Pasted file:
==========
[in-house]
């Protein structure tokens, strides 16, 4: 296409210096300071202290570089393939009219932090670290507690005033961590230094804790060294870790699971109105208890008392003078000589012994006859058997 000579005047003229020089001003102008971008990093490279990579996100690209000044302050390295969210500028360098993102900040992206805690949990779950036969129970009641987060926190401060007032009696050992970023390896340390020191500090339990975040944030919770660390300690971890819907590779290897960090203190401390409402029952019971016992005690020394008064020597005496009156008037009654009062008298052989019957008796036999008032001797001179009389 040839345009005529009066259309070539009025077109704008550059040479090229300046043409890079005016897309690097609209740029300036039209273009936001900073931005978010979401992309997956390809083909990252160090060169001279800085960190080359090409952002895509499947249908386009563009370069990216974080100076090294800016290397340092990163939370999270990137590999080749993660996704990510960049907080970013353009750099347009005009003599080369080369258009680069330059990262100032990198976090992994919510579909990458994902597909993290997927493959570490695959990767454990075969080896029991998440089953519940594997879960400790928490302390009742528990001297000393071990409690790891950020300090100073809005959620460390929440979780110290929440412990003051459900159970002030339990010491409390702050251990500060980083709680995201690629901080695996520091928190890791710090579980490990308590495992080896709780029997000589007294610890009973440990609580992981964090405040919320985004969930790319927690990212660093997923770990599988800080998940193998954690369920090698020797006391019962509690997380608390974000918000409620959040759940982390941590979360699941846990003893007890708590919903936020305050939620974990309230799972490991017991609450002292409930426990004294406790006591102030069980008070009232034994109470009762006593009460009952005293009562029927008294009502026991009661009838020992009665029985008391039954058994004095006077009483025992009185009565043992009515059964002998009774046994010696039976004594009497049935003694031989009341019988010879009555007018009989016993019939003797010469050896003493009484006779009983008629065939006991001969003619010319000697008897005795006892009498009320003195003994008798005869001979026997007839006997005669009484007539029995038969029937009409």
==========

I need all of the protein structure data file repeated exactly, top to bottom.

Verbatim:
[in-house]
């Protein structure tokens, strides 16, 4: 296409210096300071202290570089393939009219932090670290507690005033961590230094804790060294870790699971109105208890008392003078000589012994006859058997 000579005047003229020089001003102008971008990093490279990579996100690209000044302050390295969210500028360098993102900040992206805690949990779950036969129970009641987060926190401060007032009696050992970023390896340390020191500090339990975040944030919770660390300690971890819907590779290897960090203190401390409402029952019971016992005690020394008064020597005496009156008037009654009062008298052989019957008796036999008032001797001179009389 040839345009005529009066259309070539009025077109704008550059040479090229300046043409890079005016897309690097609209740029300036039209273009936001900073931005978010979401992309997956390809083909990252160090060169001279800085960190080359090409952002895509499947249908386009563009370069990216974080100076090294800016290397340092990163939370999270990137590999080749993660996704990510960049907080970013353009750099347009005009003599080369080369258009680069330059990262100032990198976090992994919510579909990458994902597909993290997927493959570490695959990767454990075969080896029991998440089953519940594997879960400790928490302390009742528990001297000393071990409690790891950020300090100073809005959620460390929440979780110290929440412990003051459900159970002030339990010491409390702050251990500060980083709680995201690629901080695996520091928190890791710090579980490990308590495992080896709780029997000589007294610890009973440990609580992981964090405040919320985004969930790319927690990212660093997923770990599988800080998940193998954690369920090698020797006391019962509690997380608390974000918000409620959040759940982390941590979360699941846990003893007890708590919903936020305050939620974990309230799972490991017991609450002292409930426990004294406790006591102030069980008070009232034994109470009762006593009460009952005293009562029927008294009502026991009661009838020992009665029985008391039954058994004095006077009483025992009185009565043992009515059964002998009774046994010696039976004594009497049935003694031989009341019988010879009555007018009989016993019939003797010469050896003493009484006779009983008629065939006991001969003619010319000697008897005795006892009498009320003195003994008798005869001979026997007839006997005669009484007539029995038969029937009409």